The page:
Last week, Rich and I gave a talk at OWASP Austin, the open web application security group. Social network security was the title. The main idea is how the health of social networks and communities can be compromised by attacking the identities – replacing identities known to the community with ones that are less functional. When identities are degraded or made more anonymous, then the community is at risk.
Of course, we talked about complementary currency and among RSnake‘s several good questions was how does a complementary currency system keep someone from taking too much. Of course, we mentioned the idea of putting a credit limit for each person in the code, but as everybody knows, it is less about the code than it is about the people and if the community is healthy and all the transactions are transparent, then people will police it themselves. If the community is sick, they won’t. Even for the hackers at the OWASP meeting who are immersed in code every day, this idea seemed agreeable.
So, again it comes down to participation and as Henry Jenkins says, “as soon as we begin to talk about participation, the emphasis shifts to cultural protocols and practices.” In Alexander Galloway’s new book about networks and protocols The Exploit: A Theory of Networks, he often uses the word contingency. It’s a word that deserves more use because often times relationships break down because we don’t consider or acknowledge the contingencies that our peers might face. That is what protocols are for. For instance, Galloway says that how a DNA computer breaks down the traveling salesman problem “could just as easily be reconceived as a contingency problem.” Galloway says that protocols emerge through our complex relationships and they must “accomodate a high degree of contingency.”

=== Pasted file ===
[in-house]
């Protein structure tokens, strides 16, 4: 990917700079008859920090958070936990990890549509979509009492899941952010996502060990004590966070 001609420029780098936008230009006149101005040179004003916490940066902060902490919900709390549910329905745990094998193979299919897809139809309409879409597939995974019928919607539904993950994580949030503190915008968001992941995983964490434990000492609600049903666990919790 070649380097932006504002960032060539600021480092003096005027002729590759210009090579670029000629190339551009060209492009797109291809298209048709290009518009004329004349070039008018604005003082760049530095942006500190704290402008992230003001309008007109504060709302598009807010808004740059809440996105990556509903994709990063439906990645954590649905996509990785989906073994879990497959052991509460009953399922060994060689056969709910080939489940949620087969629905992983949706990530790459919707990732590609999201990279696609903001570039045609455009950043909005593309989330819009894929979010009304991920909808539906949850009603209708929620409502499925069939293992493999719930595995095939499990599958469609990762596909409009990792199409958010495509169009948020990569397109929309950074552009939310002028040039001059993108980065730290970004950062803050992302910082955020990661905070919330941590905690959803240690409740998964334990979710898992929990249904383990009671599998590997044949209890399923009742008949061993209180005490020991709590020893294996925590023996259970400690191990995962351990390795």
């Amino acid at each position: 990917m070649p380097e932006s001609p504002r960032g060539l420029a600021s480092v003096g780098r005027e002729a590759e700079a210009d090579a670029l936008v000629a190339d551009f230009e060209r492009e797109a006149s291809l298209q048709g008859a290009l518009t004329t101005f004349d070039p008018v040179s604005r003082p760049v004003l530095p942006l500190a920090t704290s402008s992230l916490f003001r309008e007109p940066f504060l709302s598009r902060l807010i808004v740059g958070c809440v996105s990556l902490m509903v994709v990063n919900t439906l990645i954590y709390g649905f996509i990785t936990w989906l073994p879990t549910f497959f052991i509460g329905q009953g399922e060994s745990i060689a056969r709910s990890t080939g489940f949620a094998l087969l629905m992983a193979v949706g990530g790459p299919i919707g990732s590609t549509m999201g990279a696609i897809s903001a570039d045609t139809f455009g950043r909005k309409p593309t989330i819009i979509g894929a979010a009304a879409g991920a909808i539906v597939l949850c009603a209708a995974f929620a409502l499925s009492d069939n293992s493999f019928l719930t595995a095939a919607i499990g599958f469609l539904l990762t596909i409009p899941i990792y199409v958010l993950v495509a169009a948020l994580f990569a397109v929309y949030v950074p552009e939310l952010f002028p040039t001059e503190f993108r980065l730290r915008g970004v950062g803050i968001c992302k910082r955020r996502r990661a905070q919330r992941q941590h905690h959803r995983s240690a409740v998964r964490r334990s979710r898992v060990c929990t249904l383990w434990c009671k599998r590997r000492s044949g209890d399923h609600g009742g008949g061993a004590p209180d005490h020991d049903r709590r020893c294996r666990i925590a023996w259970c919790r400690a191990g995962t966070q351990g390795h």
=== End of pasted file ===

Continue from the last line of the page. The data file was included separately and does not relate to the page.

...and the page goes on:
Inspired by Edgar Cahn’s idea of a social operating system, I’ve written about how communities break down under complexity. As complexity increases, it becomes harder to acknowledge contingencies that can arise for those around us. Simple protocols are needed to take care of each others needs. For instance: You work an hour. You earn an hour.
We might fall into the trap of reversing this relationship, and come to believe (or at least act as if we believe) that our status as persons derives from possessing an electronic “identity” – that is, a record in a database.
If this happened we’d be in danger of becoming “unpersons”
Unpersons are bad for community.